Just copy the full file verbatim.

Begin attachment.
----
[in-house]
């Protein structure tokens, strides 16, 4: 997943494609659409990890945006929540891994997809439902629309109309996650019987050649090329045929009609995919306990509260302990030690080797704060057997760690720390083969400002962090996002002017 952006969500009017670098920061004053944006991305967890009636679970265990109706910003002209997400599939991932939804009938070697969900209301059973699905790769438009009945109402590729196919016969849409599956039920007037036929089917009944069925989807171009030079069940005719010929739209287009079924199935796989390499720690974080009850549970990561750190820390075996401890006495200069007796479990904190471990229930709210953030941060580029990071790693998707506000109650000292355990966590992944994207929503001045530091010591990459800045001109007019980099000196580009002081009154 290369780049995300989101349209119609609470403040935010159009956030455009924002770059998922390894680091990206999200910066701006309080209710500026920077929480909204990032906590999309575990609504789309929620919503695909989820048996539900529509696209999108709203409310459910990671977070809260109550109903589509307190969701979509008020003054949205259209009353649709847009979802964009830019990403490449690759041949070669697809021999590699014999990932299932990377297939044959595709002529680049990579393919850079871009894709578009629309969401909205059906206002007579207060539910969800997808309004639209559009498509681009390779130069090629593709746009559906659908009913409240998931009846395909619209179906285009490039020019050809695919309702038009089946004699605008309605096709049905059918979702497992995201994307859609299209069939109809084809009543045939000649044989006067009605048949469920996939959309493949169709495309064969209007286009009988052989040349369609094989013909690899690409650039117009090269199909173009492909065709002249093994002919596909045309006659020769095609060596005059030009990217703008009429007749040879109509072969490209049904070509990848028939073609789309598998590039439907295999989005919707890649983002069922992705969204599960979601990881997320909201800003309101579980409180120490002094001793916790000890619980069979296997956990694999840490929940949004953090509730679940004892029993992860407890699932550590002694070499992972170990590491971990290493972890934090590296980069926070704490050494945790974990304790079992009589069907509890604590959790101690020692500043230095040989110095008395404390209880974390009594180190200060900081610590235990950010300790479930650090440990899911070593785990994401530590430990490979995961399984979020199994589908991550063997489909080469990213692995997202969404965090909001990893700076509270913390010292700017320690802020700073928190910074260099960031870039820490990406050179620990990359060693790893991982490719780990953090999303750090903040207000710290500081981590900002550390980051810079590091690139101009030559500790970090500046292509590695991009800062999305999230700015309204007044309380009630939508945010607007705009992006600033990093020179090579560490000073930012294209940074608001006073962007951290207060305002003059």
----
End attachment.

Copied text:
[in-house]
């Protein structure tokens, strides 16, 4: 997943494609659409990890945006929540891994997809439902629309109309996650019987050649090329045929009609995919306990509260302990030690080797704060057997760690720390083969400002962090996002002017 952006969500009017670098920061004053944006991305967890009636679970265990109706910003002209997400599939991932939804009938070697969900209301059973699905790769438009009945109402590729196919016969849409599956039920007037036929089917009944069925989807171009030079069940005719010929739209287009079924199935796989390499720690974080009850549970990561750190820390075996401890006495200069007796479990904190471990229930709210953030941060580029990071790693998707506000109650000292355990966590992944994207929503001045530091010591990459800045001109007019980099000196580009002081009154 290369780049995300989101349209119609609470403040935010159009956030455009924002770059998922390894680091990206999200910066701006309080209710500026920077929480909204990032906590999309575990609504789309929620919503695909989820048996539900529509696209999108709203409310459910990671977070809260109550109903589509307190969701979509008020003054949205259209009353649709847009979802964009830019990403490449690759041949070669697809021999590699014999990932299932990377297939044959595709002529680049990579393919850079871009894709578009629309969401909205059906206002007579207060539910969800997808309004639209559009498509681009390779130069090629593709746009559906659908009913409240998931009846395909619209179906285009490039020019050809695919309702038009089946004699605008309605096709049905059918979702497992995201994307859609299209069939109809084809009543045939000649044989006067009605048949469920996939959309493949169709495309064969209007286009009988052989040349369609094989013909690899690409650039117009090269199909173009492909065709002249093994002919596909045309006659020769095609060596005059030009990217703008009429007749040879109509072969490209049904070509990848028939073609789309598998590039439907295999989005919707890649983002069922992705969204599960979601990881997320909201800003309101579980409180120490002094001793916790000890619980069979296997956990694999840490929940949004953090509730679940004892029993992860407890699932550590002694070499992972170990590491971990290493972890934090590296980069926070704490050494945790974990304790079992009589069907509890604590959790101690020692500043230095040989110095008395404390209880974390009594180190200060900081610590235990950010300790479930650090440990899911070593785990994401530590430990490979995961399984979020199994589908991550063997489909080469990213692995997202969404965090909001990893700076509270913390010292700017320690802020700073928190910074260099960031870039820490990406050179620990990359060693790893991982490719780990953090999303750090903040207000710290500081981590900002550390980051810079590091690139101009030559500790970090500046292509590695991009800062999305999230700015309204007044309380009630939508945010607007705009992006600033990093020179090579560490000073930012294209940074608001006073962007951290207060305002003059």